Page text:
How Long Will This Last? Episode 131
The weeks of physical distancing we’re in might, if we’ll take it, give us an opportunity to develop a new relationship with time. What if time isn’t a commodity to be consumed? And what would happen if we allow ourselves to encounter time as depth, or as play, or as presence, or as possibility? A conversation about giving up our frantic, fearful relationship with the finiteness of our time, with Lizzie Winn and Justin Wise of Thirdspace.
This is Turning Towards Life, a weekly live 30 minute conversation hosted by Thirdspace in which Justin Wise and Lizzie Winn dive deep into big questions of human living. Find us on FaceBook to watch live and join in the lively conversation on this episode. We’re also on YouTube, and as a podcast on Apple, Google and Spotify. You can find videos of every episode, and more about the project on the Turning Towards Life website.
Here’s our source for this week, written by Robert Poynton:
How Long Will This Last?
by Robert Poynton
I wonder how long this is going to last.
I imagine we all do.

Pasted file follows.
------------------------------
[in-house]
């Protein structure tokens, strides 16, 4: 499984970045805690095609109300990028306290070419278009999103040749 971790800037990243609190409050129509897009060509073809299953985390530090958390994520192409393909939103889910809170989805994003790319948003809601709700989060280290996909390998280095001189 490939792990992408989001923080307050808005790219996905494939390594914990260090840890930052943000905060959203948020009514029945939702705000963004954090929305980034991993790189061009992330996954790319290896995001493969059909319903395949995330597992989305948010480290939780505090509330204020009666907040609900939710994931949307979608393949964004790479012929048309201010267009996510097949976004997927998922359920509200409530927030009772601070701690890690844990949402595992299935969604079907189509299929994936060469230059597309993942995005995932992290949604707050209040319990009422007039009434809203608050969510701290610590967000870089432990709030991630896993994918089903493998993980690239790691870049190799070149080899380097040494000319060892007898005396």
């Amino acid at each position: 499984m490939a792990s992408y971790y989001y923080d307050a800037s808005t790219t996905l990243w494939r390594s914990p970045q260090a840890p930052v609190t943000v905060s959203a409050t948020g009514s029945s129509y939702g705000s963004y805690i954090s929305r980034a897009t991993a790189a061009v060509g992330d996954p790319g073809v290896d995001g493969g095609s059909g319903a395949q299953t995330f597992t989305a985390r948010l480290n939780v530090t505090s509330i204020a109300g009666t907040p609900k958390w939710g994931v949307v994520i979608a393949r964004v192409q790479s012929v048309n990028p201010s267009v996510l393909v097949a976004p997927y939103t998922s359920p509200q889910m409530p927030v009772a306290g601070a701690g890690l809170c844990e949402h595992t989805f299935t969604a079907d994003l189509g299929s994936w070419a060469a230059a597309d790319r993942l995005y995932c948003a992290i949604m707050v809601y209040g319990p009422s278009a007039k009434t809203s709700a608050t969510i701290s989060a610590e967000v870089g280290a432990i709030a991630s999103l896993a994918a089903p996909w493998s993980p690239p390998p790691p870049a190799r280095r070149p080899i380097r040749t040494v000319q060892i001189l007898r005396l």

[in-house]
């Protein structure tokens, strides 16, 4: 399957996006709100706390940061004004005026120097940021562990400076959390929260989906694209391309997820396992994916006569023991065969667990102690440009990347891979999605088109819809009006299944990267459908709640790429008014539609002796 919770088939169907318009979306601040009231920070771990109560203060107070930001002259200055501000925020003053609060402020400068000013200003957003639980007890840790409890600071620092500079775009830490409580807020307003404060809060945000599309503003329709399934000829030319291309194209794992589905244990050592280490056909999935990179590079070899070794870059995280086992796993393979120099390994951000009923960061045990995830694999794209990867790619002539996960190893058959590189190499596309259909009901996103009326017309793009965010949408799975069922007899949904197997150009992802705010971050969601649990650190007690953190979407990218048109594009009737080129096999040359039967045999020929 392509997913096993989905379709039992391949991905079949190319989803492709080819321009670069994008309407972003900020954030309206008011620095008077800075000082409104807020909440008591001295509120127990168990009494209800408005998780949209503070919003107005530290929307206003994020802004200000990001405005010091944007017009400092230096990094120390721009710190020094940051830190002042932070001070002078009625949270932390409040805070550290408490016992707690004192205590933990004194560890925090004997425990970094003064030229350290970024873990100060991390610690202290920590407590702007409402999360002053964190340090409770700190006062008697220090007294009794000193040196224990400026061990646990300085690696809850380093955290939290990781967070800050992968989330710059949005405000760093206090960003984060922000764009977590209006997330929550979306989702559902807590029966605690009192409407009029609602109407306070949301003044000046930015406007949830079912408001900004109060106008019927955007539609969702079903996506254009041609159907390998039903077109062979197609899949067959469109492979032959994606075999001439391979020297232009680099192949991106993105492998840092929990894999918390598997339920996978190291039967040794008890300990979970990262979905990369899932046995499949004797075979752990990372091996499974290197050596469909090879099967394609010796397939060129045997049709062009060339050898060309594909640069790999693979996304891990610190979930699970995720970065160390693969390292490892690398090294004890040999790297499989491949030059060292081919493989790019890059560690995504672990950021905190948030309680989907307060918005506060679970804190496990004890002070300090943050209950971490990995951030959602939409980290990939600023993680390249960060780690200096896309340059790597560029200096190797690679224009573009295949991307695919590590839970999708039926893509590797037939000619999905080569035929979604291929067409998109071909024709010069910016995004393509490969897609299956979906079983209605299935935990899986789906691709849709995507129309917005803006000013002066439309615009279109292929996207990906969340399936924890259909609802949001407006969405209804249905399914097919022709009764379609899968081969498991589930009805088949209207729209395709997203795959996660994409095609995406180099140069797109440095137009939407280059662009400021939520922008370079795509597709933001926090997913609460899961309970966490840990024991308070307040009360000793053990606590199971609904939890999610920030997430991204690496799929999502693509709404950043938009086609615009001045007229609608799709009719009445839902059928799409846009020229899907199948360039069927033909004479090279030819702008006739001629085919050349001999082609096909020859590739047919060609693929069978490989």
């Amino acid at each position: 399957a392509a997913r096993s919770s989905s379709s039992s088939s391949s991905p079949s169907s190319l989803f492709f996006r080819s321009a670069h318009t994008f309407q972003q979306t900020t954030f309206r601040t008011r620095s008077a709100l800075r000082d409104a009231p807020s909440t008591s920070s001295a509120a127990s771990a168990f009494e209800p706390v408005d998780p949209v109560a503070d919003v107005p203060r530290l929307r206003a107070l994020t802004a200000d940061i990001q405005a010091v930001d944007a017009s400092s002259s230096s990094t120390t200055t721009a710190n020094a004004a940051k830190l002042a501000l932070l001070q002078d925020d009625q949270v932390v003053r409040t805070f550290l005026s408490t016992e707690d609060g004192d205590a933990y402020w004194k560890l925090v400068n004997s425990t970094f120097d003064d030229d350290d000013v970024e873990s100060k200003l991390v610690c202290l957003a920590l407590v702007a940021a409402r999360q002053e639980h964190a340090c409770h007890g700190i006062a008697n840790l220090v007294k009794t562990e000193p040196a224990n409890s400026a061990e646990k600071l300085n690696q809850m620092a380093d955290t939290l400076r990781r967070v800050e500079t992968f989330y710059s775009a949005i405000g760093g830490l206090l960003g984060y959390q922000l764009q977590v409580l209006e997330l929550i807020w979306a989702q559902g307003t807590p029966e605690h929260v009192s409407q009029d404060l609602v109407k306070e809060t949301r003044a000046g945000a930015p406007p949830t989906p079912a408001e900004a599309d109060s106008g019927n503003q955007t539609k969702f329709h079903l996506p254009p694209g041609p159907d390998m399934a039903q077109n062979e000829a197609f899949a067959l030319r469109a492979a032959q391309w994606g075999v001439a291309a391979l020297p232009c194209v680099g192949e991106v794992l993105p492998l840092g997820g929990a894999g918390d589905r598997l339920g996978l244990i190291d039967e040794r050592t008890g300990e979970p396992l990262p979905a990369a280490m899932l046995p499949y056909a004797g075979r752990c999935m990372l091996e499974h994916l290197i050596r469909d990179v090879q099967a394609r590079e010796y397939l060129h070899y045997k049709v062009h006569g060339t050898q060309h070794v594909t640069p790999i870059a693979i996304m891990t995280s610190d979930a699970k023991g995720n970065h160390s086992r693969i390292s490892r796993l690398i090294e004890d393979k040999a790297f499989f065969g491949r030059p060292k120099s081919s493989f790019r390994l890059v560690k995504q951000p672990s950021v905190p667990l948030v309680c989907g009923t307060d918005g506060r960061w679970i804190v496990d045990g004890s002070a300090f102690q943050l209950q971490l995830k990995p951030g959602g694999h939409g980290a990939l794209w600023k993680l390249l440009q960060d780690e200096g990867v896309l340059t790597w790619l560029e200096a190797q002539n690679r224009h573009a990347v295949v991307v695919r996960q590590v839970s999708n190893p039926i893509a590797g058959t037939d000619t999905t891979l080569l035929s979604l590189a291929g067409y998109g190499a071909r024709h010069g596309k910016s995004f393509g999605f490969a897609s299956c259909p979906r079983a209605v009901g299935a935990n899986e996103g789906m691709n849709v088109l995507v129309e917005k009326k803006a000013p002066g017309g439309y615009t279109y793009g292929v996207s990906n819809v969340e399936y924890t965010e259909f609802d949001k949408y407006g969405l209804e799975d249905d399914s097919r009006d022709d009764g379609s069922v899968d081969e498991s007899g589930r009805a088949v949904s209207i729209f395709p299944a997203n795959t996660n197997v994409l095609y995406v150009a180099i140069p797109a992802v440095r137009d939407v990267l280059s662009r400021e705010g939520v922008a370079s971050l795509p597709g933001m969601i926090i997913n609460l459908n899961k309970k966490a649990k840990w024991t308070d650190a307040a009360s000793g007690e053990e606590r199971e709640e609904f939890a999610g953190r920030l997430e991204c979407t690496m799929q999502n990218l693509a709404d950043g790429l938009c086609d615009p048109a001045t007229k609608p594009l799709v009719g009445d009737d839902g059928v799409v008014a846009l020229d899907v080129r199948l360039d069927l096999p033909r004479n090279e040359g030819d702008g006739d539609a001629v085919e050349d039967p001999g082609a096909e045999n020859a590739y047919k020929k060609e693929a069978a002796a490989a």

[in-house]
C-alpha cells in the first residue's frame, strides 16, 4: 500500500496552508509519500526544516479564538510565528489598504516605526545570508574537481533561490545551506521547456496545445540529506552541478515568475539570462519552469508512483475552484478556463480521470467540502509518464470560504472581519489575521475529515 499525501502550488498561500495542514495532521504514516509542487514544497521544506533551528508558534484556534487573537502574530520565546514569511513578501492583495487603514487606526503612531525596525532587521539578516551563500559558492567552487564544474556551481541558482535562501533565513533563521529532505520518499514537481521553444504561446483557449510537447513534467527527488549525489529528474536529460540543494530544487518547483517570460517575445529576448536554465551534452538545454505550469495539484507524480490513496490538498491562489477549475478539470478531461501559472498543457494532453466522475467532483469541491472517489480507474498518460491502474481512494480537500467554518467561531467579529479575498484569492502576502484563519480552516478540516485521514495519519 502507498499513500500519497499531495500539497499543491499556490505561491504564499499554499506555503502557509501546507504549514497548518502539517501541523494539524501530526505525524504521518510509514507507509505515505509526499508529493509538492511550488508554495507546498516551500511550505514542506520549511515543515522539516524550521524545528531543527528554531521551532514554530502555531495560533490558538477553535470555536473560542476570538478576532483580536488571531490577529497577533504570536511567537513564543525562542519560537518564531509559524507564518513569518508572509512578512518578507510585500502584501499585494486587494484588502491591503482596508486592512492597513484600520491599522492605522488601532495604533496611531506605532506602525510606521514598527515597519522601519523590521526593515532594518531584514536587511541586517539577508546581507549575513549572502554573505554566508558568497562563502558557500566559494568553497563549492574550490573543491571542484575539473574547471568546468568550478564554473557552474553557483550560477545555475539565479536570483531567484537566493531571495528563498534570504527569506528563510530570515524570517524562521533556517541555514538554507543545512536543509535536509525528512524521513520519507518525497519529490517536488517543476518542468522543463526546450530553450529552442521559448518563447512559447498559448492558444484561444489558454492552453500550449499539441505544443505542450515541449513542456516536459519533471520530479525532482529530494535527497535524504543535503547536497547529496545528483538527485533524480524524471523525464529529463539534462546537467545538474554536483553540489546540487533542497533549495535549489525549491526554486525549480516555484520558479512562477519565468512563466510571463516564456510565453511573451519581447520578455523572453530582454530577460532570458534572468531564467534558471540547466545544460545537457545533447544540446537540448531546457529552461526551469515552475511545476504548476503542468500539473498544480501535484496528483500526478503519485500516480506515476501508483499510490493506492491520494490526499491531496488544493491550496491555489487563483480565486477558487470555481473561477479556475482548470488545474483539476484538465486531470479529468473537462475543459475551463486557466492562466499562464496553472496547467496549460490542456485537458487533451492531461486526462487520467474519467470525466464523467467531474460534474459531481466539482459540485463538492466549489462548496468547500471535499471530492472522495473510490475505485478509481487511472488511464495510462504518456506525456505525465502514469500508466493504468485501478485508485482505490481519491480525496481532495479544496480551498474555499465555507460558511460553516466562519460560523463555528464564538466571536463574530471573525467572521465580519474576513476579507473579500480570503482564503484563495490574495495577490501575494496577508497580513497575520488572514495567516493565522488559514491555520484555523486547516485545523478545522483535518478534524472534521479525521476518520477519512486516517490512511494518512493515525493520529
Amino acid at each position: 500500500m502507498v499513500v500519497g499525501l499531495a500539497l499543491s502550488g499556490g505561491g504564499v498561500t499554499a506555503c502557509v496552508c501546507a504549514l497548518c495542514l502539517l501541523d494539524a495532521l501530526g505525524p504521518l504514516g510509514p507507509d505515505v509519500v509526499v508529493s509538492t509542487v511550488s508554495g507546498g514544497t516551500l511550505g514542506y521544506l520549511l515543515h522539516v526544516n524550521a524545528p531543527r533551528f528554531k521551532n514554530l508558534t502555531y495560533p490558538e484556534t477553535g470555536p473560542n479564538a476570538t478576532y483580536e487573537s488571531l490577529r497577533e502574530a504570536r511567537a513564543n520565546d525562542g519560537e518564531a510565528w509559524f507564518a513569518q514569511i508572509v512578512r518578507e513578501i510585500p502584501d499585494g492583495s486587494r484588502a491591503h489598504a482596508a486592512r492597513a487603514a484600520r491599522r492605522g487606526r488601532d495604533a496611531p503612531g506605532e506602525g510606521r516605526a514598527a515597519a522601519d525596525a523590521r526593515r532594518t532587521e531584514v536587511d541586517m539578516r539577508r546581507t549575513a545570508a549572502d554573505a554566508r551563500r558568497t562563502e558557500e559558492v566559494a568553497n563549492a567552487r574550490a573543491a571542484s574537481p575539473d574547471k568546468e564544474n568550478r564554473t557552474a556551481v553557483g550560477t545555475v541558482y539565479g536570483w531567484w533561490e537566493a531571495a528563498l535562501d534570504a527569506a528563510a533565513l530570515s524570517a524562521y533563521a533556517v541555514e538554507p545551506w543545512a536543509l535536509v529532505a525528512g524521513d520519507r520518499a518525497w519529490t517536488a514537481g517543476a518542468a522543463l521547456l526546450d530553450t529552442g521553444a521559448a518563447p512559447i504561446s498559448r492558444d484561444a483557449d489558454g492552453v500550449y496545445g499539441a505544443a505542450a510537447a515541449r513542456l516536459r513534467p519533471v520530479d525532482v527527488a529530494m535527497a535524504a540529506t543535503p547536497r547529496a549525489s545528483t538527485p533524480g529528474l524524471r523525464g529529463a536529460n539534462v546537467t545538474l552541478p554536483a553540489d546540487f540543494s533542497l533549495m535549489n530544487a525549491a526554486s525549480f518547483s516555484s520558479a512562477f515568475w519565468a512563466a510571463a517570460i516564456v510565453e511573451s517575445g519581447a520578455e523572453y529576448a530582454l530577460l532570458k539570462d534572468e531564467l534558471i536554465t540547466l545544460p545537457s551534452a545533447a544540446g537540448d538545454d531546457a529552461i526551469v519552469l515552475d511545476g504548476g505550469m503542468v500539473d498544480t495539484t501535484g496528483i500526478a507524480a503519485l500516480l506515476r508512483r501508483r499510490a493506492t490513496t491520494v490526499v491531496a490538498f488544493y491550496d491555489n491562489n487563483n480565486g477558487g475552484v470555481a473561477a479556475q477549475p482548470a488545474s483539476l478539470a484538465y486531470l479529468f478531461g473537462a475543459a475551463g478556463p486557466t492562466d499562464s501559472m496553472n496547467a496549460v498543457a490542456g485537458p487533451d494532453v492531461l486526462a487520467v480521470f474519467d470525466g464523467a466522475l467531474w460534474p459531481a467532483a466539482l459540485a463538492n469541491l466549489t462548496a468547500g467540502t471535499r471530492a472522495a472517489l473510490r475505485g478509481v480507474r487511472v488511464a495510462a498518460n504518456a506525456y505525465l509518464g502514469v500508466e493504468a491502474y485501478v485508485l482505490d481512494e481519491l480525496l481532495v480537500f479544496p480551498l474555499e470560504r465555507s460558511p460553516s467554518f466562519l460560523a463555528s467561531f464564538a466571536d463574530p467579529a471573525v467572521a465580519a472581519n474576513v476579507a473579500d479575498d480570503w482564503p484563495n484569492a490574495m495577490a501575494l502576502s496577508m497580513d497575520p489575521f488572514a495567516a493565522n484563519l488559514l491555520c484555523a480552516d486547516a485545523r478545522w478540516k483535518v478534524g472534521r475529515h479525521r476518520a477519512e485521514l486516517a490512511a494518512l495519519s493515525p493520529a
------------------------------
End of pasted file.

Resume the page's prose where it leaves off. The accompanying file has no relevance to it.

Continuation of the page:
Which is understandable, but absurd.
Not only do we have no idea, but being home for a few weeks (or months?) is the least of it. In some ways what is happening now will never leave us. It would be remarkable, disappointing even, if this experience didn’t change us, one way or another.
The question reveals how we habitually think and talk about time in a limited way.
As if it had no other dimension, depth or quality beyond a number of minutes, hours or days.
As if all it had were length, which is actually just a metaphor, borrowed from the world of physical space.
As if all units of time were equivalent, standardised, uniform.
Time has the capacity to open up, deepen, expand or extend, even as the clock continues its regimented march.
For example, on a Reading Weekend at La Serna, tech philosopher Tom Chatfield wrote:
“Time is different here. It has been waiting for us. I remember time like this from when I was young: baggy, generous, ambling; then dashing at the pace of light and landscape”.
Pauses do that.
As we hunker down, constrained in space, perhaps we can create a different kind of freedom for ourselves by shifting our relationship with time?
Instead of behaving like dutiful consumers, with no idea beyond counting and spending the days or weeks until this is over, can we play with it, explore it, savour it, sense it, feel it, or get lost in it?
Perhaps if we pay less attention and attach less importance to duration, we might find this time has more to give us than we realised.
You can find out more about Robert and ‘The Pause Project’ here.